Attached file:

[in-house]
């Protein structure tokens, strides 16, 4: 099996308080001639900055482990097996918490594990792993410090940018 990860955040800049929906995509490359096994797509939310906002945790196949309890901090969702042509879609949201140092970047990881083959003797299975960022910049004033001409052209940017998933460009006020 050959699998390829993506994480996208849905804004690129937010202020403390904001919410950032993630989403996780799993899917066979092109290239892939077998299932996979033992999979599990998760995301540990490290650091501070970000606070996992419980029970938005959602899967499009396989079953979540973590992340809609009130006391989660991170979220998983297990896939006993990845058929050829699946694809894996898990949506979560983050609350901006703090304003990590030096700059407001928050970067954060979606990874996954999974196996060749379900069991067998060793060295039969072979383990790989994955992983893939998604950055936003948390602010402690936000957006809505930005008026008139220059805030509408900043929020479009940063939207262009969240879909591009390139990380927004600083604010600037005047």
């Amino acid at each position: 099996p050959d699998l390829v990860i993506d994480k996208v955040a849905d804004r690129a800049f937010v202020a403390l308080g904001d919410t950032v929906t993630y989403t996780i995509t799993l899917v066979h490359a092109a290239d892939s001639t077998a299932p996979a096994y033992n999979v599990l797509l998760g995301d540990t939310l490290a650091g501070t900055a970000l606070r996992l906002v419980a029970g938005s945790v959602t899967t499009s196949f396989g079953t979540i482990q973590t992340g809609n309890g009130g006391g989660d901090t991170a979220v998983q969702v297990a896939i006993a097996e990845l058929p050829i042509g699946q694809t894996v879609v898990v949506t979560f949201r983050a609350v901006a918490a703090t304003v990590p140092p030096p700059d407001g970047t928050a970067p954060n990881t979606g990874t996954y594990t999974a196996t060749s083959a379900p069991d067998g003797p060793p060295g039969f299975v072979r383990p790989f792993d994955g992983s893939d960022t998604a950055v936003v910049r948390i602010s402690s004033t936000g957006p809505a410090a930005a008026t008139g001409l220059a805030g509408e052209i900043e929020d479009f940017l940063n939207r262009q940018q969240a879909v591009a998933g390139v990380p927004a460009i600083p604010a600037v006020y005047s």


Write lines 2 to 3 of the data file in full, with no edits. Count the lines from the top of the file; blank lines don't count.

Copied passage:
């Protein structure tokens, strides 16, 4: 099996308080001639900055482990097996918490594990792993410090940018 990860955040800049929906995509490359096994797509939310906002945790196949309890901090969702042509879609949201140092970047990881083959003797299975960022910049004033001409052209940017998933460009006020 050959699998390829993506994480996208849905804004690129937010202020403390904001919410950032993630989403996780799993899917066979092109290239892939077998299932996979033992999979599990998760995301540990490290650091501070970000606070996992419980029970938005959602899967499009396989079953979540973590992340809609009130006391989660991170979220998983297990896939006993990845058929050829699946694809894996898990949506979560983050609350901006703090304003990590030096700059407001928050970067954060979606990874996954999974196996060749379900069991067998060793060295039969072979383990790989994955992983893939998604950055936003948390602010402690936000957006809505930005008026008139220059805030509408900043929020479009940063939207262009969240879909591009390139990380927004600083604010600037005047």
């Amino acid at each position: 099996p050959d699998l390829v990860i993506d994480k996208v955040a849905d804004r690129a800049f937010v202020a403390l308080g904001d919410t950032v929906t993630y989403t996780i995509t799993l899917v066979h490359a092109a290239d892939s001639t077998a299932p996979a096994y033992n999979v599990l797509l998760g995301d540990t939310l490290a650091g501070t900055a970000l606070r996992l906002v419980a029970g938005s945790v959602t899967t499009s196949f396989g079953t979540i482990q973590t992340g809609n309890g009130g006391g989660d901090t991170a979220v998983q969702v297990a896939i006993a097996e990845l058929p050829i042509g699946q694809t894996v879609v898990v949506t979560f949201r983050a609350v901006a918490a703090t304003v990590p140092p030096p700059d407001g970047t928050a970067p954060n990881t979606g990874t996954y594990t999974a196996t060749s083959a379900p069991d067998g003797p060793p060295g039969f299975v072979r383990p790989f792993d994955g992983s893939d960022t998604a950055v936003v910049r948390i602010s402690s004033t936000g957006p809505a410090a930005a008026t008139g001409l220059a805030g509408e052209i900043e929020d479009f940017l940063n939207r262009q940018q969240a879909v591009a998933g390139v990380p927004a460009i600083p604010a600037v006020y005047s």